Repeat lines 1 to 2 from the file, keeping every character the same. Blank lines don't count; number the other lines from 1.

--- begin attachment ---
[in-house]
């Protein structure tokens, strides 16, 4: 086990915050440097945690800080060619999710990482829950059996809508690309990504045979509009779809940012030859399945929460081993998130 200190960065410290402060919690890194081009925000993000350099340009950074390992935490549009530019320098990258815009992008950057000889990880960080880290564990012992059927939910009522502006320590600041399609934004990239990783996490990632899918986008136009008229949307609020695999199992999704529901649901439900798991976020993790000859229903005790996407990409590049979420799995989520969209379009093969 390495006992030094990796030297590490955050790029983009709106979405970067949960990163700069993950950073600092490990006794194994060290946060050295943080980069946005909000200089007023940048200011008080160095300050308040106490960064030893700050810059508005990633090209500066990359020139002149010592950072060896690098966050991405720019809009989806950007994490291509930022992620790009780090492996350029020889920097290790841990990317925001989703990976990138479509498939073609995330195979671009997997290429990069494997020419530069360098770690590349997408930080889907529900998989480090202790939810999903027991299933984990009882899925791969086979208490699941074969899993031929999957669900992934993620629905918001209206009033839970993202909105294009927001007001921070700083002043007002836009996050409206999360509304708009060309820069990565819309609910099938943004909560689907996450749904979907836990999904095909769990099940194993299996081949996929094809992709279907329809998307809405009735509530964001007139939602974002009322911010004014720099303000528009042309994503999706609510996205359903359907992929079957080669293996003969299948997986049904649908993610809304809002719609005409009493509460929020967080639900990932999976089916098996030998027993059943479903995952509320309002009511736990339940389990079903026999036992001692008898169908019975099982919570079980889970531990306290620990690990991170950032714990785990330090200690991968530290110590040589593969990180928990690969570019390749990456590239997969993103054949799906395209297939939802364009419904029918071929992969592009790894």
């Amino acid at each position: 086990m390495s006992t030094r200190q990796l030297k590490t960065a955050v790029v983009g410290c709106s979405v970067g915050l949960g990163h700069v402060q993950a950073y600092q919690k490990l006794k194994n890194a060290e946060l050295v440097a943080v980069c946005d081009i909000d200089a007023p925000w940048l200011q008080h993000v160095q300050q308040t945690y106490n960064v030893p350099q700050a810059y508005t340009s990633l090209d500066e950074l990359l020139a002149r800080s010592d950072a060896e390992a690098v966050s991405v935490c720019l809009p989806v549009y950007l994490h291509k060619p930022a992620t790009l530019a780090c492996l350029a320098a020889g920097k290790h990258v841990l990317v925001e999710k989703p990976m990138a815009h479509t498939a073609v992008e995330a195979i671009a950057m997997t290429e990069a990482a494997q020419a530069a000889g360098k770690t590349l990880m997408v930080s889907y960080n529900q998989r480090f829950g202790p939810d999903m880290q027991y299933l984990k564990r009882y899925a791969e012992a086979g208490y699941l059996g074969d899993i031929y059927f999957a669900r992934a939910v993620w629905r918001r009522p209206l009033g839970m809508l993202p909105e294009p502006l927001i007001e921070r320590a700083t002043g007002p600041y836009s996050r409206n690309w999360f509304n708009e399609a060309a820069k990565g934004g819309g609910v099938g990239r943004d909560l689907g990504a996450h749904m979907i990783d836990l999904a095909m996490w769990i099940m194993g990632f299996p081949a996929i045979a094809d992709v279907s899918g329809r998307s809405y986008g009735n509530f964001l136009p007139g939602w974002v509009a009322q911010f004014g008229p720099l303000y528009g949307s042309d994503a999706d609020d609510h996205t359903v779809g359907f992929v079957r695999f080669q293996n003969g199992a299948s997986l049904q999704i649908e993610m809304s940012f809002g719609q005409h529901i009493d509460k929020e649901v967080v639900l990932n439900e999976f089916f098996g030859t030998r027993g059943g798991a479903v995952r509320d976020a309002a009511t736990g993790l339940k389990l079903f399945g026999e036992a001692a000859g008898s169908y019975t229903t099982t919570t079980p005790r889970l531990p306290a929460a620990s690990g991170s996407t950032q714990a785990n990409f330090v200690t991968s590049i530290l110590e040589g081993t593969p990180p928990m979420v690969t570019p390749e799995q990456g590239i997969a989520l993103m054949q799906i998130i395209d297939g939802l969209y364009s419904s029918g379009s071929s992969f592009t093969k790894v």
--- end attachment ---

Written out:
[in-house]
């Protein structure tokens, strides 16, 4: 086990915050440097945690800080060619999710990482829950059996809508690309990504045979509009779809940012030859399945929460081993998130 200190960065410290402060919690890194081009925000993000350099340009950074390992935490549009530019320098990258815009992008950057000889990880960080880290564990012992059927939910009522502006320590600041399609934004990239990783996490990632899918986008136009008229949307609020695999199992999704529901649901439900798991976020993790000859229903005790996407990409590049979420799995989520969209379009093969 390495006992030094990796030297590490955050790029983009709106979405970067949960990163700069993950950073600092490990006794194994060290946060050295943080980069946005909000200089007023940048200011008080160095300050308040106490960064030893700050810059508005990633090209500066990359020139002149010592950072060896690098966050991405720019809009989806950007994490291509930022992620790009780090492996350029020889920097290790841990990317925001989703990976990138479509498939073609995330195979671009997997290429990069494997020419530069360098770690590349997408930080889907529900998989480090202790939810999903027991299933984990009882899925791969086979208490699941074969899993031929999957669900992934993620629905918001209206009033839970993202909105294009927001007001921070700083002043007002836009996050409206999360509304708009060309820069990565819309609910099938943004909560689907996450749904979907836990999904095909769990099940194993299996081949996929094809992709279907329809998307809405009735509530964001007139939602974002009322911010004014720099303000528009042309994503999706609510996205359903359907992929079957080669293996003969299948997986049904649908993610809304809002719609005409009493509460929020967080639900990932999976089916098996030998027993059943479903995952509320309002009511736990339940389990079903026999036992001692008898169908019975099982919570079980889970531990306290620990690990991170950032714990785990330090200690991968530290110590040589593969990180928990690969570019390749990456590239997969993103054949799906395209297939939802364009419904029918071929992969592009790894």